Calculating the cost of carbon emissions

Now let’s see... droughts, hurricanes, flooding... Photo: JohnKwan/Fotolia

The social cost of carbon – or marginal damage caused by an additional ton of carbon dioxide emissions – has been estimated by a US government working group at US$21 in 2010. This is not a large number. It seems to suggest that we don't need to do much about climate change: if a proposed climate policy would cost more than US$21 per ton of reductions in carbon dioxide emissions, then, according to this calculation, it's not worth doing.

But the government's calculation omits many of the biggest risks associated with climate change, and downplays the impact of our current emissions on future generations. A reanalysis by Frank Ackermann and Elizabeth A. Stanton at the Stockholm Environment Institute (SEI) explores the effects of uncertainty about climate sensitivity, the shape of the damage function, and the discount rate.

Their analysis shows that the social cost of carbon is uncertain across a broad range, and could be much higher than US$21 – according to their worst-case calculations, the social cost of carbon could be almost US$900 in 2010, rising to US$1,500 in 2050. If the damages per ton of carbon dioxide are that high, then almost anything that reduces emissions is worth doing.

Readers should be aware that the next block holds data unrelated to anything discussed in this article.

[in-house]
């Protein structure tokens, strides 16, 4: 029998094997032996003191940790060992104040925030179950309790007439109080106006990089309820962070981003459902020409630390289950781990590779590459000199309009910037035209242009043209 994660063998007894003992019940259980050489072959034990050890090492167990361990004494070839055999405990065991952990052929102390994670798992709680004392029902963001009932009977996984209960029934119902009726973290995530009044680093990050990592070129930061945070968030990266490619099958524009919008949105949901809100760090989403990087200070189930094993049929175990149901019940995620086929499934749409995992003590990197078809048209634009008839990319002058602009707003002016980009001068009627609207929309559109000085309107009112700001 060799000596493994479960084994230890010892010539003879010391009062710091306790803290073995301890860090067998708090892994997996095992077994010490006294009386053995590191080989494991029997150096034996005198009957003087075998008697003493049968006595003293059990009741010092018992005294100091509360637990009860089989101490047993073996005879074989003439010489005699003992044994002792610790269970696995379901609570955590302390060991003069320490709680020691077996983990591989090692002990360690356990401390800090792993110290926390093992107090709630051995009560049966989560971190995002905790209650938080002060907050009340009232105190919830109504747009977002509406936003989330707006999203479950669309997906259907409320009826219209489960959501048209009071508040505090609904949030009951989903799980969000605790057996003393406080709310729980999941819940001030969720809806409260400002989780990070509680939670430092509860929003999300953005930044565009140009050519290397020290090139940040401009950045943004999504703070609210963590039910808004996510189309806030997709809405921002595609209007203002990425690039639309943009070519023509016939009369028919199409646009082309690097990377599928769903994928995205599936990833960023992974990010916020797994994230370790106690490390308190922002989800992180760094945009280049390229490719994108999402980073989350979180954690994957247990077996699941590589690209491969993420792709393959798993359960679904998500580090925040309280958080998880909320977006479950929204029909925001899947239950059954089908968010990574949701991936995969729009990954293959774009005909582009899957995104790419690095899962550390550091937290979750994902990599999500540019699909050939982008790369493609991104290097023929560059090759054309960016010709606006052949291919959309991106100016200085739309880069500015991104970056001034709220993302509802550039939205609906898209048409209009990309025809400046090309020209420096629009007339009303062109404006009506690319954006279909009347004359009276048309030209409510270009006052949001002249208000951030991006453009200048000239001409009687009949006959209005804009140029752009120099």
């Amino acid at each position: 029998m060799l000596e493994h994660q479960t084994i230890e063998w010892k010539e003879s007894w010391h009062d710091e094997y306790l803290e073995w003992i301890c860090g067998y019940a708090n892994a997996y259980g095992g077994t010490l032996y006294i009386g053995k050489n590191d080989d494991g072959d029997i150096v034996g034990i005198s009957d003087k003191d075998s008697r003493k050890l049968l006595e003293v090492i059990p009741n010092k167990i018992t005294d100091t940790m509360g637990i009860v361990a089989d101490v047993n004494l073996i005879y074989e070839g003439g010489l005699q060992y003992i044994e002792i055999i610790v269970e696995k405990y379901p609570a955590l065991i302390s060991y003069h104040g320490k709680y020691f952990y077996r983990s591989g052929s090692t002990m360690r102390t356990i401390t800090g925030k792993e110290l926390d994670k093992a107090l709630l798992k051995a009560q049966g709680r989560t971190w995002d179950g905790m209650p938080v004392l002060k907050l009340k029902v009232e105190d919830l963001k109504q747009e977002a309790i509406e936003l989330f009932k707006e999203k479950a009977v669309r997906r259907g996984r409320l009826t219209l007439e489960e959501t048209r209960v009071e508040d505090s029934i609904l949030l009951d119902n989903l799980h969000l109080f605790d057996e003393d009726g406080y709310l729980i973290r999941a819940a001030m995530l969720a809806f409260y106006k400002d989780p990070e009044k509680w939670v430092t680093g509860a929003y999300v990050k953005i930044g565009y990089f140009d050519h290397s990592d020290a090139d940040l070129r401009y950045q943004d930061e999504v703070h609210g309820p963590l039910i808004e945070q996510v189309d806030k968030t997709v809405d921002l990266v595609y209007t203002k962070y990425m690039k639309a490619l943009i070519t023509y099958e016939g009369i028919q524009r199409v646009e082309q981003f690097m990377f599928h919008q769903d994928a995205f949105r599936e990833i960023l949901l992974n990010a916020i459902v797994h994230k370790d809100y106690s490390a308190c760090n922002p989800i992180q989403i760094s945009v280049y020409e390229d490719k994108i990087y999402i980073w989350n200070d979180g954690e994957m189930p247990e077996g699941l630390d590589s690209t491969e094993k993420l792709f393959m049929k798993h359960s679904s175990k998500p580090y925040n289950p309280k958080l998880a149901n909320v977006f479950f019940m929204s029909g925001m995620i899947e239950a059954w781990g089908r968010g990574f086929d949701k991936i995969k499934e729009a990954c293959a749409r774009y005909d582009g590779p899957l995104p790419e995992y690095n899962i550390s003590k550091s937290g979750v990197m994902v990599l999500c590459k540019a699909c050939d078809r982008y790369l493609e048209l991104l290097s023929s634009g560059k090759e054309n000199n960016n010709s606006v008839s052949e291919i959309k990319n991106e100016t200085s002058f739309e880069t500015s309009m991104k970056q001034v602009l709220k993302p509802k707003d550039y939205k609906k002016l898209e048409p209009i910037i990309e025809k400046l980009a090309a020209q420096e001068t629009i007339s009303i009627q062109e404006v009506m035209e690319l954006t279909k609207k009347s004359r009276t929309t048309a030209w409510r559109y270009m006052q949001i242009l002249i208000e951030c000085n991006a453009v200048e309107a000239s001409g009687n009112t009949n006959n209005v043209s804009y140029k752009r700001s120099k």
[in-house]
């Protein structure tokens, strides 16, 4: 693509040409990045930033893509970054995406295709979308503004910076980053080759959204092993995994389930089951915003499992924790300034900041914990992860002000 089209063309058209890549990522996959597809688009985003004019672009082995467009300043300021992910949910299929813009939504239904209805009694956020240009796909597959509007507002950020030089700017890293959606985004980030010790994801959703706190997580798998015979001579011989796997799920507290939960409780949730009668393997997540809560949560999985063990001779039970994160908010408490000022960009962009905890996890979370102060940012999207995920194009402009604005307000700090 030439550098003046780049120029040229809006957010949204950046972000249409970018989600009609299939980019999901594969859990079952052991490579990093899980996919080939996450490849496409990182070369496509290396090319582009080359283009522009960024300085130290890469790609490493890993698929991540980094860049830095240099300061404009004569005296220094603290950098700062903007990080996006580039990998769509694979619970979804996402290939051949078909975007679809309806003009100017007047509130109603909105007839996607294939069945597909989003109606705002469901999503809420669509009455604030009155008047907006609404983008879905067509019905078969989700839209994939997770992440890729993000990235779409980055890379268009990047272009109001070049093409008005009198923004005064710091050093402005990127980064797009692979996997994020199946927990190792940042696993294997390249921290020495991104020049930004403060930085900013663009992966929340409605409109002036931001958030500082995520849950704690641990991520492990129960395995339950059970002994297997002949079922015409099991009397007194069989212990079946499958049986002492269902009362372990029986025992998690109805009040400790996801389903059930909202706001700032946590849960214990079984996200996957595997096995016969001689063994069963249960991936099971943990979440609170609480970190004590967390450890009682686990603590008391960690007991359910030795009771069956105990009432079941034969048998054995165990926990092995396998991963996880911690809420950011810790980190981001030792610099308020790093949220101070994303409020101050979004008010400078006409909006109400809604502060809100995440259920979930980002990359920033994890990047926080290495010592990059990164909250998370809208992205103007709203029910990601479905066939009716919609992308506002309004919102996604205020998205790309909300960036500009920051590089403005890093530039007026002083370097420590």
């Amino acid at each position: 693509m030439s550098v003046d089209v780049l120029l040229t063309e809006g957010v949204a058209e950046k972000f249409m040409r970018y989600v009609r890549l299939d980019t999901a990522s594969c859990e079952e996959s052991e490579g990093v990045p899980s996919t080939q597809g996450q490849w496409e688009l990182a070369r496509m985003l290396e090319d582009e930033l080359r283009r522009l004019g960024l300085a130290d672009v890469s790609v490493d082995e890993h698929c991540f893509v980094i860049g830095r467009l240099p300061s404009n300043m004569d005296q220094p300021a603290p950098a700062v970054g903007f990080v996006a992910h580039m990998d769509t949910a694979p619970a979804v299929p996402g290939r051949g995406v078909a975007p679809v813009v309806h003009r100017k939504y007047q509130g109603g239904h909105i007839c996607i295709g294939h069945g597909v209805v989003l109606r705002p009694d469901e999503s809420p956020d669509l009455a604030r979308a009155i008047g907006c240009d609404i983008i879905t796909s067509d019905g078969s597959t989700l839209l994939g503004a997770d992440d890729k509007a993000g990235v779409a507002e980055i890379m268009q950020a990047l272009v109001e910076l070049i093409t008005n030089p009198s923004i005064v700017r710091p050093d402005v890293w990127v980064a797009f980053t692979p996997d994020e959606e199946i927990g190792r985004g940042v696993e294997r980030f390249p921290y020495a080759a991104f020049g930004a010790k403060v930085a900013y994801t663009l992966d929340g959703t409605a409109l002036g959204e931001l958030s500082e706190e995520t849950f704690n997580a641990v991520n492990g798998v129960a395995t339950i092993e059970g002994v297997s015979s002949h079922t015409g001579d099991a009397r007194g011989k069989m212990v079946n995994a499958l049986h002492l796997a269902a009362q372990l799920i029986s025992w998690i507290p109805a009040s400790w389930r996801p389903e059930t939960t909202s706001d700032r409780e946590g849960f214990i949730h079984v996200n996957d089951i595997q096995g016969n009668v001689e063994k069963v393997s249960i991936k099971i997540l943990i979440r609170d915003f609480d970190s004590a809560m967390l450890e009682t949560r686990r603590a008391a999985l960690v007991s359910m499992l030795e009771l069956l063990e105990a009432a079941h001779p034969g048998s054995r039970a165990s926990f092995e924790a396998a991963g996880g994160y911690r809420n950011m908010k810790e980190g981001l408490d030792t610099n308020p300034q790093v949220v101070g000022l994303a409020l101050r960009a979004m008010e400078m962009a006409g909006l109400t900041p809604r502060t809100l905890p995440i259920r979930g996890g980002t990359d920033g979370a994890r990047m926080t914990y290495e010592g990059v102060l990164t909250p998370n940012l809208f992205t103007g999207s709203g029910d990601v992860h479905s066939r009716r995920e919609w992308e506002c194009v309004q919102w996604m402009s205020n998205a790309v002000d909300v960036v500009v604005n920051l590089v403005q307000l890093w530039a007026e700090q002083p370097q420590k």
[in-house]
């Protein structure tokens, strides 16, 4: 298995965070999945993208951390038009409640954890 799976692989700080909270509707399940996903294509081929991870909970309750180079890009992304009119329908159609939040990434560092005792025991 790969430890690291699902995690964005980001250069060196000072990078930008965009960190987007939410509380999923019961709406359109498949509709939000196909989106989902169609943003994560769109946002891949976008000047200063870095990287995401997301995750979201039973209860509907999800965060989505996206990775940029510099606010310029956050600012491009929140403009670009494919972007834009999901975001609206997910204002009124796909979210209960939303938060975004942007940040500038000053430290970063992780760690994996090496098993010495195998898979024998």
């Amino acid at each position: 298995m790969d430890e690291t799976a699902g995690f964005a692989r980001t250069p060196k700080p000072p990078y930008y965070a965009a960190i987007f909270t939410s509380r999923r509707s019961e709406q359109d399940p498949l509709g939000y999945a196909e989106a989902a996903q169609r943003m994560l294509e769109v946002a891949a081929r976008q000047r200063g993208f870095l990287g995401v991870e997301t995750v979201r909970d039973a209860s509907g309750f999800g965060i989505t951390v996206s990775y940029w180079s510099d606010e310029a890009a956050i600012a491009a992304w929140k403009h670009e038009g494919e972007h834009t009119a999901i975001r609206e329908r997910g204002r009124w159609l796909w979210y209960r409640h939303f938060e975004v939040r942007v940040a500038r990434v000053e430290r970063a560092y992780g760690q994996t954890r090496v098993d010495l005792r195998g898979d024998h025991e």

The most ambitious scenarios for eliminating carbon dioxide emissions as rapidly as technologically feasible (reaching zero or negative net global emissions by the end of this century) require spending of up to US$150-500 per ton of reductions in carbon dioxide emissions by 2050.

They conclude, therefore, that when using a reasonable set of alternative assumptions, the damages from a ton of carbon dioxide emissions in 2050 could exceed the cost of reducing emissions at the maximum technically feasible rate. Once this is the case, the exact value of the social cost of carbon loses importance – the clear policy prescription is to reduce emissions as rapidly as possible, and cost-effectiveness analysis offers better insights for climate policy than cost-benefit analysis.

Climate risks and carbon prices: Revising the social cost of carbon. July 2011. By Frank Ackerman and Elizabeth A. Stanton, SEI. Published by Economics for Equity and the Environment network. Available at:

In this issue